Nor has the Inter defence suffered with the purchase of the ‘Hero of Amsterdam’, former Fiorentina goalkeeper Francesco Toldo, who along with Gigi Buffon of Juventus, can rightly be considered the best in the land.
Likewise, former Roma midfielder Cristiano Zanetti was precisely what Cuper wanted in his hard working midfield. Not for nothing, more creative players like Dutchman Clarence Seedorf and Uruguyan Alvaro Recoba struggle to get into the side. Not for nothing, too, was Roma coach Fabio Capello reportedly furious when he learned last summer that the champions had agreed to sell Zanetti back to Inter.
If Cuper can take little credit for Vieri’s return to form or indeed for the purchases of Materazzi, Toldo and Zanetti, the same hardly applies to his handling of the Inter squad. Take a player like Sierra Leone striker Mohammed Kallon. Farmed out by Inter to Reggina and Vicenza in recent seasons, he has looked like an outstanding talent, scoring 11 and eight goals respectively with those clubs. Recalled to Inter last summer, Kallon was given every chance by the canny Cuper who knew only too well that the role of understudy to Ronaldo could prove to be a long drawn-out one asthe Brazilian ace struggled to find fitness and remain injury free.
In the end, Kallon has emerged as one of the “surprises” of the Inter season. So far, and we write this with all due respect to Ronaldo, the Inter attack has looked much more dangerous when it has been Vieri and Kallon rather than Vieri and Ronaldo, given that the latter is still a “player on the way back”.
Another element in the thus far successful Inter mosaic concerns Cuper’s most basic football instincts. Criticised for much of this season for being too cautious and too reliant on the goalscoring intuitions of Vieri, he recently addressed his detractors: “For the person who really likes football, acres of space and little closing down can end up being just boring. For me, though, I like to think back to our 0-0 draw with Roma. That game was a perfect example of a football in which you have to think and act quickly, do everything in a flash and in a tight corner. If my Inter takes its time getting the ball to the opponents’ penalty box, that’s no problem because I like my teams to be able to hold onto and play with the ball.”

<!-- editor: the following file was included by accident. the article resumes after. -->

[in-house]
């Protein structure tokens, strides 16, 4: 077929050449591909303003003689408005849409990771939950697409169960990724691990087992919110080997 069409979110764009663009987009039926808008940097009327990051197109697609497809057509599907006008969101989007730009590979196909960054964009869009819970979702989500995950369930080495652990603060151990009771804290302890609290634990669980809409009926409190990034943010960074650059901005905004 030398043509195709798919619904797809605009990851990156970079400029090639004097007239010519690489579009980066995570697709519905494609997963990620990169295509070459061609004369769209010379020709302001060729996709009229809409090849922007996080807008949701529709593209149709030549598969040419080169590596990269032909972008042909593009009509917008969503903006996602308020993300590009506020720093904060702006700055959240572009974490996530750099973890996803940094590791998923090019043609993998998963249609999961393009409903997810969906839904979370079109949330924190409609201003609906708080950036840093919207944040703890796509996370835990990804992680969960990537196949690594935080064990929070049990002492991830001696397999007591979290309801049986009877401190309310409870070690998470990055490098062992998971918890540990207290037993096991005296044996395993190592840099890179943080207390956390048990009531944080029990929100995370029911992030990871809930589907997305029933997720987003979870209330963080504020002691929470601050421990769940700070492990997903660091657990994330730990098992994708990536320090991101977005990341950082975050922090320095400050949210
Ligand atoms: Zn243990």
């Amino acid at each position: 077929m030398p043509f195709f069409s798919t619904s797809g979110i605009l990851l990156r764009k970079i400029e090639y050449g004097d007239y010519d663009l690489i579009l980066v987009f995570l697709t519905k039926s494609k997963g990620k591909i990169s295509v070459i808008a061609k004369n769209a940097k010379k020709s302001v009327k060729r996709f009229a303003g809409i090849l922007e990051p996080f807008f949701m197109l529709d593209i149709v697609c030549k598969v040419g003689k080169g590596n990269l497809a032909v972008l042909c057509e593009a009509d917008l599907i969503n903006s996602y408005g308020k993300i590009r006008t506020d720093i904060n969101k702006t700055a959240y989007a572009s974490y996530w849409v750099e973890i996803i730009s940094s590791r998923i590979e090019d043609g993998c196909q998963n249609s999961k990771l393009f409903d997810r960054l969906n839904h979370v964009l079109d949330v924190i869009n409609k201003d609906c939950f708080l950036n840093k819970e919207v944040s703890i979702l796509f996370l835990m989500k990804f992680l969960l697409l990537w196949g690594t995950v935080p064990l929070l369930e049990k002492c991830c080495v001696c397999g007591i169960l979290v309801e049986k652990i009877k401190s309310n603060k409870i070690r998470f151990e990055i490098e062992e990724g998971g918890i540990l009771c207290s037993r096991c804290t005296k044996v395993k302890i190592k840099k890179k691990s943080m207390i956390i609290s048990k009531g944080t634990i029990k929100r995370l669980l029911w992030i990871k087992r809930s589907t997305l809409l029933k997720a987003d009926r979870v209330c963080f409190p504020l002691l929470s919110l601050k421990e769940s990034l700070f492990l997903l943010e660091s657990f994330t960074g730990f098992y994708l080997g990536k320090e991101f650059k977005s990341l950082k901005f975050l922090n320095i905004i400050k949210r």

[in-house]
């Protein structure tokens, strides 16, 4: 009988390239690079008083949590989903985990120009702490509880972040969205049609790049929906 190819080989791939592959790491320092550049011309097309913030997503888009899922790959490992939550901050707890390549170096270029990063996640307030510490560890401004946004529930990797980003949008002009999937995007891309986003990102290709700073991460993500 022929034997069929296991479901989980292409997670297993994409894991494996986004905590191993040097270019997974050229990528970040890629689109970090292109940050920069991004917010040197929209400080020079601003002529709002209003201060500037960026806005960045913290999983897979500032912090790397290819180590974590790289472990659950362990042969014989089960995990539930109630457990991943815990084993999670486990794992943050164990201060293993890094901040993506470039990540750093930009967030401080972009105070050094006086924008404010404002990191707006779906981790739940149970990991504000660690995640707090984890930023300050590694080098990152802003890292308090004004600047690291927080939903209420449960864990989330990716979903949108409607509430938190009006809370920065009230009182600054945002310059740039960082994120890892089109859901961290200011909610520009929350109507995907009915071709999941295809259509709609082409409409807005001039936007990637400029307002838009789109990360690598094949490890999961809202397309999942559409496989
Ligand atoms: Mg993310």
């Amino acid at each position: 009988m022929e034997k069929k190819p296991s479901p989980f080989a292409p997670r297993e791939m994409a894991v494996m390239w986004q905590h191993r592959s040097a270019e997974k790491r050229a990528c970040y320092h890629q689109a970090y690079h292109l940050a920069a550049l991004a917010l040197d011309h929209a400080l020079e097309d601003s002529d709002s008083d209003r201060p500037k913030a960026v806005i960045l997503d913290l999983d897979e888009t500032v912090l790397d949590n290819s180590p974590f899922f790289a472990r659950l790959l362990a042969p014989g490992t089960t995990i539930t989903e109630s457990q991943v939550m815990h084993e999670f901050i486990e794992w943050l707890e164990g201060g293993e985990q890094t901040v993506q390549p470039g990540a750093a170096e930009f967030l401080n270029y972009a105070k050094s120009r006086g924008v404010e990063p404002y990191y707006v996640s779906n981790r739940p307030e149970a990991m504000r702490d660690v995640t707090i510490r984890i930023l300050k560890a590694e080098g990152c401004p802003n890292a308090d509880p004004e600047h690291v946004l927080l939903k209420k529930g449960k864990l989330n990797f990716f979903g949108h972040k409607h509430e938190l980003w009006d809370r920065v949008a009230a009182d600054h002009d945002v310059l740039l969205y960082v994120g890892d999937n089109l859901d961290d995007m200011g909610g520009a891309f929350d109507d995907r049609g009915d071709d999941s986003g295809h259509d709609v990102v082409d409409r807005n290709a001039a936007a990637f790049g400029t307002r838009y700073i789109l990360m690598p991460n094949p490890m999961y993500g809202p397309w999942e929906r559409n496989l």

Spoken like a true devotee of catenaccio, and with right good accent, too. One of the intriguing aspects of the rest of this season is that, in theory at least, both Inter and Cuper can only get better. At this stage, the coach has thoroughly acclimatised himself whilst the team is becoming used to the unfamiliar taste of success.
Furthermore in a championship contest that realistically looks like a three horse race with Roma and Juventus, Inter will be advantaged by not being involved in the Champions League, unlike the other two. Even if Inter continue to make progress in the UEFA Cup, in today’s football that competition represents nothing like the physical and mental challenge of the Champions League. Not that
Cuper, the man who took Valencia to two successive losing finals, does not know all about the Champions League. Perhaps, he will yet get the chance to make it third time lucky, this time with Inter. That may come further down the road but, in the meantime, Inter have to win the scudetto.
Inter fans will be glad to know that, even whilst Cuper continues to keep his low profile and refuses to make propagandistic declarations re winning the title, not all members of the Inter camp are quite so shy. Goalkeeper Toldo, asked recently what Cuper had brought to Inter, replied cheerfully: “I would prefer to think of what he might still bring us, further down the road, namely the title.”
This interview appeared in the March 2002 issue of World Soccer